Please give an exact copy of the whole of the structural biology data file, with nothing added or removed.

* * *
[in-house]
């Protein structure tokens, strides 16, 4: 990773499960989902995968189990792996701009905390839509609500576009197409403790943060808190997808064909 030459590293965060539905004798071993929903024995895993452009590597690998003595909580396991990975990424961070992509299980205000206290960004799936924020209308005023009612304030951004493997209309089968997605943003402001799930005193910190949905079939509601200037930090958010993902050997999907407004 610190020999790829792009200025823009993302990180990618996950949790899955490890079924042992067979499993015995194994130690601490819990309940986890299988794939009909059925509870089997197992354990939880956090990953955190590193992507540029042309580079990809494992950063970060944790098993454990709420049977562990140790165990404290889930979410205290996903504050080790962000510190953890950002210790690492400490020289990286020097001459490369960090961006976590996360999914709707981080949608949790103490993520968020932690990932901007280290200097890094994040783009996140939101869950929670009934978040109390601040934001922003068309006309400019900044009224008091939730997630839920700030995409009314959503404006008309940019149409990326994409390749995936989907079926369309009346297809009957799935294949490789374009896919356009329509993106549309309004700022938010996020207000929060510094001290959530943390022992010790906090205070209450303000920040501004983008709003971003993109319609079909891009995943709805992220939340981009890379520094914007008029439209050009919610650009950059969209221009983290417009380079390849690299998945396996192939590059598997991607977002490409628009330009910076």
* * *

[in-house]
């Protein structure tokens, strides 16, 4: 990773499960989902995968189990792996701009905390839509609500576009197409403790943060808190997808064909 030459590293965060539905004798071993929903024995895993452009590597690998003595909580396991990975990424961070992509299980205000206290960004799936924020209308005023009612304030951004493997209309089968997605943003402001799930005193910190949905079939509601200037930090958010993902050997999907407004 610190020999790829792009200025823009993302990180990618996950949790899955490890079924042992067979499993015995194994130690601490819990309940986890299988794939009909059925509870089997197992354990939880956090990953955190590193992507540029042309580079990809494992950063970060944790098993454990709420049977562990140790165990404290889930979410205290996903504050080790962000510190953890950002210790690492400490020289990286020097001459490369960090961006976590996360999914709707981080949608949790103490993520968020932690990932901007280290200097890094994040783009996140939101869950929670009934978040109390601040934001922003068309006309400019900044009224008091939730997630839920700030995409009314959503404006008309940019149409990326994409390749995936989907079926369309009346297809009957799935294949490789374009896919356009329509993106549309309004700022938010996020207000929060510094001290959530943390022992010790906090205070209450303000920040501004983008709003971003993109319609079909891009995943709805992220939340981009890379520094914007008029439209050009919610650009950059969209221009983290417009380079390849690299998945396996192939590059598997991607977002490409628009330009910076």